Jaclyn Moriarty’s new book, A Corner of White, is a tale of missing persons. Madeleine and her mother have run away from their former life, under mysterious circumstances, and settled in a rainy corner of Cambridge, England. It’s also the story of a boy named Elliot who lives in another world – the Kingdom of Cello – a world like ours in many ways, but with some very drastic differences. For instance, no one you know has ever been killed by a Purple, have they?
‘Cello’ is pronounced ‘chello’—like the musical instrument. Not long ago, my brother-in-law told me he’d been assuming it was pronounced ‘sello’, and that I was writing a trilogy about the Kingdom of Cellophane (called ‘Cello’ for short). For a moment I thought about starting again. The Kingdom of Cellophane would be such a lovely, thin, transparent Kingdom, so crinkly and crackly, so perfect for crafts and hampers, and so impervious to air, oil, grease and bacteria (making it ideal for wrapping food)! But it was too late. I’d already written several pages of notes about the Kingdom of C(h)ello.
A lot of people ask why I decided to name the Kingdom after a musical instrument. The answer is that I just like the word Cello. The musical instrument didn;t come into it at all.
However, one day I was working on the trilogy in a café. A neighbour stopped by my table and saw the word ‘Cello’ on my notes.
‘Cello!’he said. ‘Now that’s a beautiful instrument.’ (Everyone says this.)
I explained that I was writing a trilogy set partly in a Kingdom called Cello, and partly in the real world, but that the musical instrument did not come into it at all. My neighbour must not have been concentrating.
I think he was lost in reverie about his days as a cellist in his school orchestra. He began to talk about those days. He talked about Bach’s cello suites, the merits of the various recordings thereof, his favourite living cellists etc, etc.
‘I have some books about the cello,’ he finished up. ‘If you want to borrow them for your research?’ There was a pause while I considered repeating that my trilogy had nothing to do with the musical instrument.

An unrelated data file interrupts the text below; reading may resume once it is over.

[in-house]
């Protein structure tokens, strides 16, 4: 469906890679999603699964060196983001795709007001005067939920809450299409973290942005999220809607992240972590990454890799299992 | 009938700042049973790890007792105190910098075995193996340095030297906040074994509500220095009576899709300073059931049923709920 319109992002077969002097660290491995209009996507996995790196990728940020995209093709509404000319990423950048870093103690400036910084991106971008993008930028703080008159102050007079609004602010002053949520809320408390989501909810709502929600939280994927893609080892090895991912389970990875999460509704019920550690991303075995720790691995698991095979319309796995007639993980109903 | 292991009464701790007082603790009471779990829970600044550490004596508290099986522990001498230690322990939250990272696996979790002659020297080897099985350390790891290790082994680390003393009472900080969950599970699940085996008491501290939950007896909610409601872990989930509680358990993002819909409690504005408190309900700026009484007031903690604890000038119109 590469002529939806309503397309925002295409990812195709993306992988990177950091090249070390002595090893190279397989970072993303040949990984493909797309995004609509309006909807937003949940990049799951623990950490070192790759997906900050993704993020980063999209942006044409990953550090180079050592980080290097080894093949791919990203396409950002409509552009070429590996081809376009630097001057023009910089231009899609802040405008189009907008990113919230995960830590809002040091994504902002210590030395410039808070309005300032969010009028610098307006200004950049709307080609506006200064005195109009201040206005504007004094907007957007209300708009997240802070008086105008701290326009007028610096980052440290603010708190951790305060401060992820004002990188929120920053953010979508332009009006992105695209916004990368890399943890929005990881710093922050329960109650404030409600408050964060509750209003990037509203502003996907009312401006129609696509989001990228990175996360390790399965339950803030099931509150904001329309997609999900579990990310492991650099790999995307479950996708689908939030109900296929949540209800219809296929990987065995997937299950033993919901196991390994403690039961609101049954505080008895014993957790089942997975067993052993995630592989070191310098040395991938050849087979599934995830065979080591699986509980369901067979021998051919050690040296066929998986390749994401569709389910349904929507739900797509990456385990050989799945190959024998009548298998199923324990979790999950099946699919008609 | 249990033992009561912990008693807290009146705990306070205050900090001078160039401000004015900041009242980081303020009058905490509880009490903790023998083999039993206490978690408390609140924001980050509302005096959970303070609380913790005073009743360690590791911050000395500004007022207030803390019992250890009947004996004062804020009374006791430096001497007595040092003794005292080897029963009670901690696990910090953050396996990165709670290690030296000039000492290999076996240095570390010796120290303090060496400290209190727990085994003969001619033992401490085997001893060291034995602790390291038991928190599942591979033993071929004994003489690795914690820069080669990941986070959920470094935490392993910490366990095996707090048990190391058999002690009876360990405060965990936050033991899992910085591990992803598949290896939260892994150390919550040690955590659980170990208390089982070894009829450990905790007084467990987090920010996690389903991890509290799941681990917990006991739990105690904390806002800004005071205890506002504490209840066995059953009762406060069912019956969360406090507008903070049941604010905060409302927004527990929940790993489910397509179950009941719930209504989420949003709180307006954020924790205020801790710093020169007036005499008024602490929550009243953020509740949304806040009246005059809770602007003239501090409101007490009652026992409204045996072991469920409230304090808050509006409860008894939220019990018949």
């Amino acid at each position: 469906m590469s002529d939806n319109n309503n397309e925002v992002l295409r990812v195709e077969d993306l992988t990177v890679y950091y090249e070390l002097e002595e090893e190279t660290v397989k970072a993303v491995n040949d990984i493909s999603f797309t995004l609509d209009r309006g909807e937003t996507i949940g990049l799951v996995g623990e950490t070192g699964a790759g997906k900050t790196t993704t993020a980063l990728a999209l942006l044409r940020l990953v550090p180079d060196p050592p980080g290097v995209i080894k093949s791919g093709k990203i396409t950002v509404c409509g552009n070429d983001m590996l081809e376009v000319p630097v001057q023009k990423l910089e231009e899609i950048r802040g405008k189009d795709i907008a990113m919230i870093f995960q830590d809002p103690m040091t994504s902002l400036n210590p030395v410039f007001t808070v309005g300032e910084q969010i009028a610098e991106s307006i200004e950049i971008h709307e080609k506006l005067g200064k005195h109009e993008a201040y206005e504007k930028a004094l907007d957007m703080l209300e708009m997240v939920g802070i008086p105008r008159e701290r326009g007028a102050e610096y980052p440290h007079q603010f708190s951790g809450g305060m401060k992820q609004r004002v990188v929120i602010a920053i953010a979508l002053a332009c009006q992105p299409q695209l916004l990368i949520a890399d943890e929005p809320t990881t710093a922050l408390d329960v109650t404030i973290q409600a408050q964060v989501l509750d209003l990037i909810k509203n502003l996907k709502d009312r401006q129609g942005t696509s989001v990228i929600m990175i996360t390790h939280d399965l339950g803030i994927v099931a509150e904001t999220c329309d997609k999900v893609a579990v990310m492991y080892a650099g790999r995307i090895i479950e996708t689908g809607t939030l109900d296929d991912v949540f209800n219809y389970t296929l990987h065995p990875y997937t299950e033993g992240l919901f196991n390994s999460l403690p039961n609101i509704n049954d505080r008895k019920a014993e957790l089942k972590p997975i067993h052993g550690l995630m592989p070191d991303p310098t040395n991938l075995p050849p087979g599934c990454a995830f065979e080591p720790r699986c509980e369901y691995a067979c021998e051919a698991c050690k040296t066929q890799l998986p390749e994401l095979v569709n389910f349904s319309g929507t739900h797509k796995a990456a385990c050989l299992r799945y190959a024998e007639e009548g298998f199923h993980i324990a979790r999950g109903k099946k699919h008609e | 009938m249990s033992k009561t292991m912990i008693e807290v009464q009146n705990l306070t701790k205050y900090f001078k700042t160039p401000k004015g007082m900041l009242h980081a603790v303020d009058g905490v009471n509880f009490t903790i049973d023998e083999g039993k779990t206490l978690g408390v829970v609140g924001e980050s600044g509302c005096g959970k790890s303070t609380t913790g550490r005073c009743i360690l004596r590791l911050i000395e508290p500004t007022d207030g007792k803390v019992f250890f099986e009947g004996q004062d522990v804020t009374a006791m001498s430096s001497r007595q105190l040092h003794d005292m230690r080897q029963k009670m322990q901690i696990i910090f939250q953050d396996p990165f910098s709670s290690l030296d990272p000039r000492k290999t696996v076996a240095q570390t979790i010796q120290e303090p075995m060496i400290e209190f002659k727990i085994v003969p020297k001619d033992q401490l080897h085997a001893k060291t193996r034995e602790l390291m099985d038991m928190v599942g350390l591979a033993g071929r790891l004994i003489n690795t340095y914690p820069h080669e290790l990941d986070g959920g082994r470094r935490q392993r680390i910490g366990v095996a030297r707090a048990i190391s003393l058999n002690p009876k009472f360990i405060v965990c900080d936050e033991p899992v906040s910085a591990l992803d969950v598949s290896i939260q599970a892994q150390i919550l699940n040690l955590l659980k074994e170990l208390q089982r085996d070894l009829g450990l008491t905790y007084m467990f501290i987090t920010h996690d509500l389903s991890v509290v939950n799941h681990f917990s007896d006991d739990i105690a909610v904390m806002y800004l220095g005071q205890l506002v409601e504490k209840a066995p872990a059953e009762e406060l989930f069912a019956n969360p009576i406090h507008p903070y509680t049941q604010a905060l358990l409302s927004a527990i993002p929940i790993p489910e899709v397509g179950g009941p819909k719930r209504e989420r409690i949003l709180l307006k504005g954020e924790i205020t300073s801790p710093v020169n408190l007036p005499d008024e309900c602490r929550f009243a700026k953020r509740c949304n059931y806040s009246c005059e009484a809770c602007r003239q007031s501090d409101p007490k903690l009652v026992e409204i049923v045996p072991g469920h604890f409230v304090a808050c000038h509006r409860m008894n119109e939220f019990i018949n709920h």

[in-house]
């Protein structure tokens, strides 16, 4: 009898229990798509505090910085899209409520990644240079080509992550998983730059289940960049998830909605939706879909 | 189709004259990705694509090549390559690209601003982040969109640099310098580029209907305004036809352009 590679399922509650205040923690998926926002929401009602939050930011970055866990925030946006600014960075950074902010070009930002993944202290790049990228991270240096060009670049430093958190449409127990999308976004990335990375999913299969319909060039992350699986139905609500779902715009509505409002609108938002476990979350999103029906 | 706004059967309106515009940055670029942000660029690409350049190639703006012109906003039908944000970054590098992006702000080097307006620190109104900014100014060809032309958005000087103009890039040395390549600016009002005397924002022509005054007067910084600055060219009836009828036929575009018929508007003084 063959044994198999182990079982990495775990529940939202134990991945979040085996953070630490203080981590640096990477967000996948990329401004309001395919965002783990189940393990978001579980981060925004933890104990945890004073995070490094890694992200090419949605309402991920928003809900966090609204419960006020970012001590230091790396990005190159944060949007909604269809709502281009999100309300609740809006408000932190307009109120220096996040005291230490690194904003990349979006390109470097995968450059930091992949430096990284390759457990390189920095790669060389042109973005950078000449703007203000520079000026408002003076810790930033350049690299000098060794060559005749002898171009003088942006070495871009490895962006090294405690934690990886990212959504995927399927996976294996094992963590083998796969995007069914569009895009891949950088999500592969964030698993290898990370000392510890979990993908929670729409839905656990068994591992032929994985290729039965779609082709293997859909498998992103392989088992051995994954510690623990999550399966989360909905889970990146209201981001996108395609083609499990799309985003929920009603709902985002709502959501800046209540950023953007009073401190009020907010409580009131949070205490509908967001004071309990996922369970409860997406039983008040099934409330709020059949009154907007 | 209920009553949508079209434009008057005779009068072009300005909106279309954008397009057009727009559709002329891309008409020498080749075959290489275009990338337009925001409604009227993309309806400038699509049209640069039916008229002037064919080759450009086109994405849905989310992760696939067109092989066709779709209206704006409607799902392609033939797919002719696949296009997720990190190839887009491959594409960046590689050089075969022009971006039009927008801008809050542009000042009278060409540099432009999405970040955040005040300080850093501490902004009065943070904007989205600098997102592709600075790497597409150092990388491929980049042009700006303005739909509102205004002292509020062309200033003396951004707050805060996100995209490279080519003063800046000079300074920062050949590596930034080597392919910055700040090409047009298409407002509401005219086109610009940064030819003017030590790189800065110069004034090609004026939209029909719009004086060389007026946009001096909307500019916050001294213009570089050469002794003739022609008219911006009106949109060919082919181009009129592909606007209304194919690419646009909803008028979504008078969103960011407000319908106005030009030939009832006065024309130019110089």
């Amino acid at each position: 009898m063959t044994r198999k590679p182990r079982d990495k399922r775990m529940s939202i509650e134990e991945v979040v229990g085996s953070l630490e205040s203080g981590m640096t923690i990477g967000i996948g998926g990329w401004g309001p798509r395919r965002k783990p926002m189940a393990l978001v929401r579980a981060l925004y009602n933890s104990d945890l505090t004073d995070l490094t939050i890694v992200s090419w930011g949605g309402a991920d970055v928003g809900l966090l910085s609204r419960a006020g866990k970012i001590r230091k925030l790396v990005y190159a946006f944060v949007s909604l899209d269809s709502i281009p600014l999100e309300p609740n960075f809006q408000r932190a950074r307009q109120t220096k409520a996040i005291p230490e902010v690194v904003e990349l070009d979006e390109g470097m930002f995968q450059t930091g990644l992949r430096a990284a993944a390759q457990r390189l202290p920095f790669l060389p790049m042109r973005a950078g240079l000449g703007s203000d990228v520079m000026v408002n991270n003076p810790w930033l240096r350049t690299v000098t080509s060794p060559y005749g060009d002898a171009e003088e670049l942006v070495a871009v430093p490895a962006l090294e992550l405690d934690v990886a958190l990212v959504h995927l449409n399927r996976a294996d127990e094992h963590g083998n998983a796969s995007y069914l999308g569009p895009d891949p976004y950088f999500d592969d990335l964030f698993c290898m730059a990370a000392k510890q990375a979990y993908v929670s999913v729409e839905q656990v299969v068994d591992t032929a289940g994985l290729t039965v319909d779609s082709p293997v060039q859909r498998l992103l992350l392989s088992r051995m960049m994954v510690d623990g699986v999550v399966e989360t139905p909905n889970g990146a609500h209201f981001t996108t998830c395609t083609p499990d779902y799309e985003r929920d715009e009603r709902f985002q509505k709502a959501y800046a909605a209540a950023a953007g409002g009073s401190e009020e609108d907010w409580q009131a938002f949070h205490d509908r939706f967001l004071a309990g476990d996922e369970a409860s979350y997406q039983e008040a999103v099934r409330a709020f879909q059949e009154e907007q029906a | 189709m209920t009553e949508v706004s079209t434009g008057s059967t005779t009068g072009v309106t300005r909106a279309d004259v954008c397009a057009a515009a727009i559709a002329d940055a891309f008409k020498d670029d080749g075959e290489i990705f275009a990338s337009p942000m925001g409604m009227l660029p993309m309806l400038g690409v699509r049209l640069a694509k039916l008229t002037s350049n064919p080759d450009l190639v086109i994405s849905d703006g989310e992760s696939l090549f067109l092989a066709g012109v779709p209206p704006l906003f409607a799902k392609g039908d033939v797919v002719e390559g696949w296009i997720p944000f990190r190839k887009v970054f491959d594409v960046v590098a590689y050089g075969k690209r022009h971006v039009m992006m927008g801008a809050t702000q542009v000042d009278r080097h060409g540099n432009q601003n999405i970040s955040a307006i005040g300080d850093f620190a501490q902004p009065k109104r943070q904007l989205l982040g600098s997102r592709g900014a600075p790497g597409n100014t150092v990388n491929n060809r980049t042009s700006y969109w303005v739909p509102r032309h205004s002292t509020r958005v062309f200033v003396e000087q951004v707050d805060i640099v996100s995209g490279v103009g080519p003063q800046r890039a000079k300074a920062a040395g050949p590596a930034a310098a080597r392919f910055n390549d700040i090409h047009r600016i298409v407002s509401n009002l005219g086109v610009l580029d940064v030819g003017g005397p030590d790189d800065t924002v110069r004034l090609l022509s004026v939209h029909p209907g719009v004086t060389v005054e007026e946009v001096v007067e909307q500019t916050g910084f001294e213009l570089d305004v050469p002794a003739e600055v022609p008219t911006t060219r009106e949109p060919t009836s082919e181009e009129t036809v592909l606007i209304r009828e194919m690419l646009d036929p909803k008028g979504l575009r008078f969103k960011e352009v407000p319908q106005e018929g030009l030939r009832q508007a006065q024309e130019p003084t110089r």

‘All right,’ I said. ‘That’d be great.’
So I read several books about the musical instrument. (I need to give them back. I haven’t seen that neighbour for years, but he recently ‘friended’ me on facebook, which I think must mean he wants them back.) I found out that the cello has a soul, and that the bow of the cello is made from the hairs of wild white horses. I started listening to various cello recordings on youtube. I decided that the rare and magical wind that blows through the Kingdom of Cello has a sound exactly like the instrument.
I also decided, not long ago, that I could not write a trilogy about a Kingdom called Cello without learning to play it myself. The decision came to me while I was in the shower. I got out of the shower, went straight to my computer, and bought a cello on ebay. Now I take lessons with a local Polish cellist. So far, my playing is the precise opposite of beautiful. I practise every day. The people who live downstairs from me have just put their apartment on the market. Might be unrelated.
The Kingdom of Cello is composed of six named provinces, and one undisclosed province. On the plus side, the Kingdom boasts (in its northern, ice-bound province) a Lake of Spells where you can fish and dive for spells; drifting seasons and mountain ranges; and a butterfly child with a talent for farming who is small enough to fit into a locket.
On the down side, you are always at risk, in Cello, of a clandestine attack from Wandering Hostiles, or of a more open, direct, ‘tear-you-to-pieces’ sort of attack from a Colour storm.
The world has not had contact with the Kingdom of Cello since the 17th century. All records of the Kingdom have either been lost or destroyed and, to the best of my knowledge, it is not covered in a single high-school geography syllabus. There is not even a Wikipedia entry for it.
Thank you so much, Jaclyn! I love getting insight into the inspiration for the worlds that authors create.
Don’t forget to visit today’s other tour stop at Hobbitsies where Jaclyn is talking about Require-These Reds.
I’ve got a wonderful red-themed prize pack to give away!
Simply fill out the Rafflecopter below to enter! (US Residents only)
Jaclyn Moriarty is the prize-winning, best-selling author of novels for young adults and adults including Feeling Sorry for Celia and The Year of Secret Assignments. Jaclyn grew up in Sydney, lived in England, the US, and Canada, and now lives in Sydney again. She is very fond of chocolate, blueberries, and sleep.
Keep exploring the world of Cello by visiting the other wonderful tour stops!